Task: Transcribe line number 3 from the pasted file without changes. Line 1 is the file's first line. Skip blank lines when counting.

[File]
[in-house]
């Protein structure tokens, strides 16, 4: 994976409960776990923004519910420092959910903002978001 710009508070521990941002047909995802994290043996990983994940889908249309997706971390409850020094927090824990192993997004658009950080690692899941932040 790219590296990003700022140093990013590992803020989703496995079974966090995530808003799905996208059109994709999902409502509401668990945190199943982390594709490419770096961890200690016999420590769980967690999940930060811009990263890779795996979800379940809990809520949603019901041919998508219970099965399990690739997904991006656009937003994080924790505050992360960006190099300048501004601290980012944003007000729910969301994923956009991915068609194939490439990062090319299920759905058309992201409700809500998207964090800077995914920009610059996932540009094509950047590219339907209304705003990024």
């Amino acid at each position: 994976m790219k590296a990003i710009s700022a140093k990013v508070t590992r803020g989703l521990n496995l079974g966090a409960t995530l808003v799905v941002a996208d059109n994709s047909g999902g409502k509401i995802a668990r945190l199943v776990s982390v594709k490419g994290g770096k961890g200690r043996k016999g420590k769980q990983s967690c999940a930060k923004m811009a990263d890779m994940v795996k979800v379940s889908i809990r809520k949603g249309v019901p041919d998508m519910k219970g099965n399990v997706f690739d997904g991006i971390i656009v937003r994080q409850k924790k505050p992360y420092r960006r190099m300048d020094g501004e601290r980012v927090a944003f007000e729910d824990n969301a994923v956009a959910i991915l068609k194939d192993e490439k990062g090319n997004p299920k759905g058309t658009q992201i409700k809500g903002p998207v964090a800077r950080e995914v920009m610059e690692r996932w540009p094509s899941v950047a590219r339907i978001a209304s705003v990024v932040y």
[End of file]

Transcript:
């Amino acid at each position: 994976m790219k590296a990003i710009s700022a140093k990013v508070t590992r803020g989703l521990n496995l079974g966090a409960t995530l808003v799905v941002a996208d059109n994709s047909g999902g409502k509401i995802a668990r945190l199943v776990s982390v594709k490419g994290g770096k961890g200690r043996k016999g420590k769980q990983s967690c999940a930060k923004m811009a990263d890779m994940v795996k979800v379940s889908i809990r809520k949603g249309v019901p041919d998508m519910k219970g099965n399990v997706f690739d997904g991006i971390i656009v937003r994080q409850k924790k505050p992360y420092r960006r190099m300048d020094g501004e601290r980012v927090a944003f007000e729910d824990n969301a994923v956009a959910i991915l068609k194939d192993e490439k990062g090319n997004p299920k759905g058309t658009q992201i409700k809500g903002p998207v964090a800077r950080e995914v920009m610059e690692r996932w540009p094509s899941v950047a590219r339907i978001a209304s705003v990024v932040y």